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Seabridge Gold Drilling Expands KSM's Iron Cap Deposit

Wednesday, 6th September 2017

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Hole IC-17-65 returns 422 meters grading 1.04 g/T Gold and 0.32% Copper.  Hole IC-17-66 returns 64 meters grading 4.77 g/T Gold.  Exceptional gold/copper values could accelerate plans for Iron Cap block cave.  

Toronto, Canada... Seabridge Gold (TSX:SEAƚ (NYSE:SA) announced today that results from the first five holes drilled this year into the Iron Cap Deposit at KSM could warrant significant changes to the project's mine plan which could substantially improve project economics. Four of the five holes have long intercepts with gold grades above one gram per tonne. The KSM project, located in north western British Columbia, Canada is 100%-owned by Seabridge and hosts four large porphyry gold-copper deposits including Iron Cap.

Seabridge Chairman and CEO Rudi Fronk noted that the Company chose to pursue the Iron Cap program because of its potential for accelerated development at a comparatively low capital cost. "Iron Cap is the closest deposit to project infrastructure and is permitted as a cost-efficient block cave operation but the current plan has it being mined after the Kerr deposit. Iron Cap could be developed years earlier than the Kerr deposit at a much lower cost. Also, Iron Cap has historically reported higher gold grades than the Kerr deposit. The gold potential was reinforced last year by hole 62 which reported an amazing 555 meters of 0.83 grams of gold per tonne and 0.24% copper and an additional 61 meters of 1.20 grams per tonne gold and 0.95% copper," said Fronk.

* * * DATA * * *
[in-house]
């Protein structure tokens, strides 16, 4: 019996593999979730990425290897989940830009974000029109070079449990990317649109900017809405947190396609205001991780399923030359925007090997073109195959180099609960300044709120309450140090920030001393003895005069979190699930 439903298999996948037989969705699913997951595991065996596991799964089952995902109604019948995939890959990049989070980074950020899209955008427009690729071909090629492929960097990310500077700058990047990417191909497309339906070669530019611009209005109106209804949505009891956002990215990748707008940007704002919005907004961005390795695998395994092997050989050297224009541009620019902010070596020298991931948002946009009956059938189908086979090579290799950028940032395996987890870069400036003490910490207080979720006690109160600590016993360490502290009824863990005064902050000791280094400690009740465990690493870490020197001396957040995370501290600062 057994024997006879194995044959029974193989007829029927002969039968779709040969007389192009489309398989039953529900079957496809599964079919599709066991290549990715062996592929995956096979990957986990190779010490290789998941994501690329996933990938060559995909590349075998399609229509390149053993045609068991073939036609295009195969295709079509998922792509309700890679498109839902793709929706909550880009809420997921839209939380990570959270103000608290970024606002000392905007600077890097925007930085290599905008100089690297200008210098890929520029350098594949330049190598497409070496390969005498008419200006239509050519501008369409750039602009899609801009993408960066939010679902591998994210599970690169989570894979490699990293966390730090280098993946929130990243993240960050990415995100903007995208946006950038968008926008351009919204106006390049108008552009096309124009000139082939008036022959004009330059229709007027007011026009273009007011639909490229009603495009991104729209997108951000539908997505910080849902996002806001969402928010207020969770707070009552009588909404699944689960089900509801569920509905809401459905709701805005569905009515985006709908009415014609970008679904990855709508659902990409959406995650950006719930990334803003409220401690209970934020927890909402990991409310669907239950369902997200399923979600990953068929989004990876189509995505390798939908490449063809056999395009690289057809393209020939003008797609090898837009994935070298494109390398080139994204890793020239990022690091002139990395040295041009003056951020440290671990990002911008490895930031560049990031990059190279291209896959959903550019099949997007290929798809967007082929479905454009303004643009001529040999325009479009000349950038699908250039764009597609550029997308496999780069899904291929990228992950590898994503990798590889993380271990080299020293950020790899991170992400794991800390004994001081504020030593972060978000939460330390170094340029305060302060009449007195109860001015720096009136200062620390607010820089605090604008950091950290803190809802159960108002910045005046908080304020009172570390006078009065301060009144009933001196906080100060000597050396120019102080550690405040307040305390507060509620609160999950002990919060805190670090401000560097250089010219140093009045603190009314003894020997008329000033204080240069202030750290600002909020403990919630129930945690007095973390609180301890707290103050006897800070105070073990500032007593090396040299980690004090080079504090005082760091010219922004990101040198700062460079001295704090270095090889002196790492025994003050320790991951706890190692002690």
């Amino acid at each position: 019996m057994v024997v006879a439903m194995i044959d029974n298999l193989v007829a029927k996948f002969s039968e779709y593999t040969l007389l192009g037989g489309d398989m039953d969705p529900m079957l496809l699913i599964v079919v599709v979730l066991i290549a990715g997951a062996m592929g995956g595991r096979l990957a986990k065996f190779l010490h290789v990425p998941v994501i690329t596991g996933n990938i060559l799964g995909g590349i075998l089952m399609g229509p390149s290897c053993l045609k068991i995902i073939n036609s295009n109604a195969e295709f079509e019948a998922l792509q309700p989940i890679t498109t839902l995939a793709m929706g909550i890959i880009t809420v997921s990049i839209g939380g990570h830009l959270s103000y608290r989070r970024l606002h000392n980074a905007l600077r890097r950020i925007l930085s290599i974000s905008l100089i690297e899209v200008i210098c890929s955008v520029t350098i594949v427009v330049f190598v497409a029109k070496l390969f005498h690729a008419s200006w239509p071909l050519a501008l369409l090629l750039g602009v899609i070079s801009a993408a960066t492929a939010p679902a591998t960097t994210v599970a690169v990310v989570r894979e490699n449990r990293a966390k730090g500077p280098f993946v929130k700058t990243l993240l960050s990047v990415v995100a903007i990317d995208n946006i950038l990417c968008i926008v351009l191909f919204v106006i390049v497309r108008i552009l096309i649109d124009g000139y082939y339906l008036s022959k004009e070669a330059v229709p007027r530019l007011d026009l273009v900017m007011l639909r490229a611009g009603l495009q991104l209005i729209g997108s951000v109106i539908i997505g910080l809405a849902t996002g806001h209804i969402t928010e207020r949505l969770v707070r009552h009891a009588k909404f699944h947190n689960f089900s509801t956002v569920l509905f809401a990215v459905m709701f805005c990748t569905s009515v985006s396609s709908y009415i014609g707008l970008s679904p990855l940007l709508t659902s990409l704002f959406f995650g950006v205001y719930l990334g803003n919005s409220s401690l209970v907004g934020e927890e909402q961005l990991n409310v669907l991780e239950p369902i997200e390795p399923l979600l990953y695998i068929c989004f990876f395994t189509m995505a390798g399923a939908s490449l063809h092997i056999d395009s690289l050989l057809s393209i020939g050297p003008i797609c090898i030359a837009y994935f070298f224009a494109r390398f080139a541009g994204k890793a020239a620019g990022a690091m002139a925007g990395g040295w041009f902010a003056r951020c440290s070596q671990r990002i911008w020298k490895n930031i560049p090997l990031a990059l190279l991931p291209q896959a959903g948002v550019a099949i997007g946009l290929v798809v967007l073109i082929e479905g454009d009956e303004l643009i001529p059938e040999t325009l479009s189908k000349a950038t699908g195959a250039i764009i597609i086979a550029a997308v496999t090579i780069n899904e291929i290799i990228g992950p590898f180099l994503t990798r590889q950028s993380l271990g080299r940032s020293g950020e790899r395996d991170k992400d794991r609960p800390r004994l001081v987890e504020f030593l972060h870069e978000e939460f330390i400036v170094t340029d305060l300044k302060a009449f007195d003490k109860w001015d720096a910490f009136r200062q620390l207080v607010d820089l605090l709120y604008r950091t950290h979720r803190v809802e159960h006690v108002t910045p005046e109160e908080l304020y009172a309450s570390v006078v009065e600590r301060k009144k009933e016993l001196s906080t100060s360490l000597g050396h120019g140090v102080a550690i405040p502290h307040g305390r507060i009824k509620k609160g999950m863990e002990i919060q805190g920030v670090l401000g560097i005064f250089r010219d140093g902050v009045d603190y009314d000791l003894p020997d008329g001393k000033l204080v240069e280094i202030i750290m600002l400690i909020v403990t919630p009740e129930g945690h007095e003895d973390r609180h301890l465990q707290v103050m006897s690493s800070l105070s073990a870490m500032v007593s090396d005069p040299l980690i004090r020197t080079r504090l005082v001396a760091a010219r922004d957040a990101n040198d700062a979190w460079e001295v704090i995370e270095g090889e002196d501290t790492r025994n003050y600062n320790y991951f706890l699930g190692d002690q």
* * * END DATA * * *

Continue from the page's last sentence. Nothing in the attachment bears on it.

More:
"We see the potential to make another substantial improvement to KSM's projected economics if we can grow the gold-rich Iron Cap deposit. The first five holes drilled this year are confirming this potential. The widths of mineralization are excellent and the gold grades are much higher than expected.

This year's +10,000 meter drill program has been planned to off-set and step-out from IC-16-62. The 10 to 12 hole program has been designed to test a volume of about 600 meters wide by 500 meters long and up to 1000 meters deep surrounding hole 62 and extending to the current resource in order to potentially add several hundred million tonnes of mineralized material with sufficient pierce points to report an inferred resource.